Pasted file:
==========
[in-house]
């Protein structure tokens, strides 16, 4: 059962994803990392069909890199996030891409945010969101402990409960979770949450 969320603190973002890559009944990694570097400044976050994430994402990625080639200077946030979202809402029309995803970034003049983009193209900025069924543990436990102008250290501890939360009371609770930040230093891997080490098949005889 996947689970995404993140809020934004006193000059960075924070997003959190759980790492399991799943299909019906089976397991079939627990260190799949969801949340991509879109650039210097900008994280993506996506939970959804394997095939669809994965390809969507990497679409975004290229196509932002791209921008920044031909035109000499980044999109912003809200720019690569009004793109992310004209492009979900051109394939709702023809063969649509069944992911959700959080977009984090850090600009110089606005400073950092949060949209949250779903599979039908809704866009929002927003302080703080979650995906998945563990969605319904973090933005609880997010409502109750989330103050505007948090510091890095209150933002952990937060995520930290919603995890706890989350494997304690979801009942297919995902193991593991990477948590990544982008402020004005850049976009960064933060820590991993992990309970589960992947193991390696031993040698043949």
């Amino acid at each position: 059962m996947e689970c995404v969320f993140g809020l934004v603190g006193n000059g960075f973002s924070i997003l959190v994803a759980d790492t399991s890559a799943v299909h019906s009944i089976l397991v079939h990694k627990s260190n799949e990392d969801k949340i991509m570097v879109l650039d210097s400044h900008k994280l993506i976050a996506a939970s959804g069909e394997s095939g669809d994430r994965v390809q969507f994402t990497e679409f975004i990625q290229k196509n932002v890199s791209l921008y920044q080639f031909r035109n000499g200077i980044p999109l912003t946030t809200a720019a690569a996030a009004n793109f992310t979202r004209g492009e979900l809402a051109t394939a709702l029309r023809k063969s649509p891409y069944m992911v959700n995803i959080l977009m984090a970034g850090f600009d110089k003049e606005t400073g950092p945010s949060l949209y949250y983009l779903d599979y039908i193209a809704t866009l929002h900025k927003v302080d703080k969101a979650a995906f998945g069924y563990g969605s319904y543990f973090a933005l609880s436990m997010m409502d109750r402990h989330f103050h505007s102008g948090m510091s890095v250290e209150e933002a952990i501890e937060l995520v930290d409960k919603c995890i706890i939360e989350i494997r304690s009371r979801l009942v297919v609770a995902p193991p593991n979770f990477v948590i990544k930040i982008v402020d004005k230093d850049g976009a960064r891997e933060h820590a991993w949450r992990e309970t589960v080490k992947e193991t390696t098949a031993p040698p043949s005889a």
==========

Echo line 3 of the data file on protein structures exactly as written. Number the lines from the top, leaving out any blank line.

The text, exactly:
């Amino acid at each position: 059962m996947e689970c995404v969320f993140g809020l934004v603190g006193n000059g960075f973002s924070i997003l959190v994803a759980d790492t399991s890559a799943v299909h019906s009944i089976l397991v079939h990694k627990s260190n799949e990392d969801k949340i991509m570097v879109l650039d210097s400044h900008k994280l993506i976050a996506a939970s959804g069909e394997s095939g669809d994430r994965v390809q969507f994402t990497e679409f975004i990625q290229k196509n932002v890199s791209l921008y920044q080639f031909r035109n000499g200077i980044p999109l912003t946030t809200a720019a690569a996030a009004n793109f992310t979202r004209g492009e979900l809402a051109t394939a709702l029309r023809k063969s649509p891409y069944m992911v959700n995803i959080l977009m984090a970034g850090f600009d110089k003049e606005t400073g950092p945010s949060l949209y949250y983009l779903d599979y039908i193209a809704t866009l929002h900025k927003v302080d703080k969101a979650a995906f998945g069924y563990g969605s319904y543990f973090a933005l609880s436990m997010m409502d109750r402990h989330f103050h505007s102008g948090m510091s890095v250290e209150e933002a952990i501890e937060l995520v930290d409960k919603c995890i706890i939360e989350i494997r304690s009371r979801l009942v297919v609770a995902p193991p593991n979770f990477v948590i990544k930040i982008v402020d004005k230093d850049g976009a960064r891997e933060h820590a991993w949450r992990e309970t589960v080490k992947e193991t390696t098949a031993p040698p043949s005889a």